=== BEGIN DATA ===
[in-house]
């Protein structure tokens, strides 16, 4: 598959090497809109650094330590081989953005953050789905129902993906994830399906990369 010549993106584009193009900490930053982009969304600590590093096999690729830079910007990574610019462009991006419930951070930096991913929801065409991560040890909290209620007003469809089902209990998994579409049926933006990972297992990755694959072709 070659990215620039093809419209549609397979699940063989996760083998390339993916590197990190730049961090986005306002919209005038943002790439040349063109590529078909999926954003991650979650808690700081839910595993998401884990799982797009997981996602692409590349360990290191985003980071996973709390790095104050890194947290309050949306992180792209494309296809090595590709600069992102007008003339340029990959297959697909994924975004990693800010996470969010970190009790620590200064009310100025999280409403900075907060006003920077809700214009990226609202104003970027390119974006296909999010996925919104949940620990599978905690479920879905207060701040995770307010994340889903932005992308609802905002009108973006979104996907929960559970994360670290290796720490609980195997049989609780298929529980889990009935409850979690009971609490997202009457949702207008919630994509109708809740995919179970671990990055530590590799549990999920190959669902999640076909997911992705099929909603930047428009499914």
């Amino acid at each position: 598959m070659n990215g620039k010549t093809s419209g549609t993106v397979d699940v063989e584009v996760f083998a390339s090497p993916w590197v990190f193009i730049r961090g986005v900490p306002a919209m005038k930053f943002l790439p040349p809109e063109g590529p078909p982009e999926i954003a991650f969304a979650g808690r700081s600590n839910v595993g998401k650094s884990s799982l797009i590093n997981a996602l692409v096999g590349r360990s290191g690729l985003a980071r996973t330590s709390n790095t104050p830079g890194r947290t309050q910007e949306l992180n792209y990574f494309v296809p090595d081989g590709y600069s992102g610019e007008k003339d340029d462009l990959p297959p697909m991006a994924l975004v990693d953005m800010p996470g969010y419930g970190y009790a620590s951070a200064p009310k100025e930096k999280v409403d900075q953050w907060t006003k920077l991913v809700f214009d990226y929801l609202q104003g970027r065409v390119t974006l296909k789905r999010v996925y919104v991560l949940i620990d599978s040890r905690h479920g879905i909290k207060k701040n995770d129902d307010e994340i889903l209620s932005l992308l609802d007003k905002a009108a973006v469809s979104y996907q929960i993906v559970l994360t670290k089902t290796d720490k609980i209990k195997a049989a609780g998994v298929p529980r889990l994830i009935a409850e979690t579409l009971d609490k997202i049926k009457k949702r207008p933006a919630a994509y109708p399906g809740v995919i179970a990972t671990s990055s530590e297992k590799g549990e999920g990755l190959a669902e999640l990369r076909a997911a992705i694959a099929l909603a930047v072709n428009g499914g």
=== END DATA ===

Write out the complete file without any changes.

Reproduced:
[in-house]
């Protein structure tokens, strides 16, 4: 598959090497809109650094330590081989953005953050789905129902993906994830399906990369 010549993106584009193009900490930053982009969304600590590093096999690729830079910007990574610019462009991006419930951070930096991913929801065409991560040890909290209620007003469809089902209990998994579409049926933006990972297992990755694959072709 070659990215620039093809419209549609397979699940063989996760083998390339993916590197990190730049961090986005306002919209005038943002790439040349063109590529078909999926954003991650979650808690700081839910595993998401884990799982797009997981996602692409590349360990290191985003980071996973709390790095104050890194947290309050949306992180792209494309296809090595590709600069992102007008003339340029990959297959697909994924975004990693800010996470969010970190009790620590200064009310100025999280409403900075907060006003920077809700214009990226609202104003970027390119974006296909999010996925919104949940620990599978905690479920879905207060701040995770307010994340889903932005992308609802905002009108973006979104996907929960559970994360670290290796720490609980195997049989609780298929529980889990009935409850979690009971609490997202009457949702207008919630994509109708809740995919179970671990990055530590590799549990999920190959669902999640076909997911992705099929909603930047428009499914």
């Amino acid at each position: 598959m070659n990215g620039k010549t093809s419209g549609t993106v397979d699940v063989e584009v996760f083998a390339s090497p993916w590197v990190f193009i730049r961090g986005v900490p306002a919209m005038k930053f943002l790439p040349p809109e063109g590529p078909p982009e999926i954003a991650f969304a979650g808690r700081s600590n839910v595993g998401k650094s884990s799982l797009i590093n997981a996602l692409v096999g590349r360990s290191g690729l985003a980071r996973t330590s709390n790095t104050p830079g890194r947290t309050q910007e949306l992180n792209y990574f494309v296809p090595d081989g590709y600069s992102g610019e007008k003339d340029d462009l990959p297959p697909m991006a994924l975004v990693d953005m800010p996470g969010y419930g970190y009790a620590s951070a200064p009310k100025e930096k999280v409403d900075q953050w907060t006003k920077l991913v809700f214009d990226y929801l609202q104003g970027r065409v390119t974006l296909k789905r999010v996925y919104v991560l949940i620990d599978s040890r905690h479920g879905i909290k207060k701040n995770d129902d307010e994340i889903l209620s932005l992308l609802d007003k905002a009108a973006v469809s979104y996907q929960i993906v559970l994360t670290k089902t290796d720490k609980i209990k195997a049989a609780g998994v298929p529980r889990l994830i009935a409850e979690t579409l009971d609490k997202i049926k009457k949702r207008p933006a919630a994509y109708p399906g809740v995919i179970a990972t671990s990055s530590e297992k590799g549990e999920g990755l190959a669902e999640l990369r076909a997911a992705i694959a099929l909603a930047v072709n428009g499914g």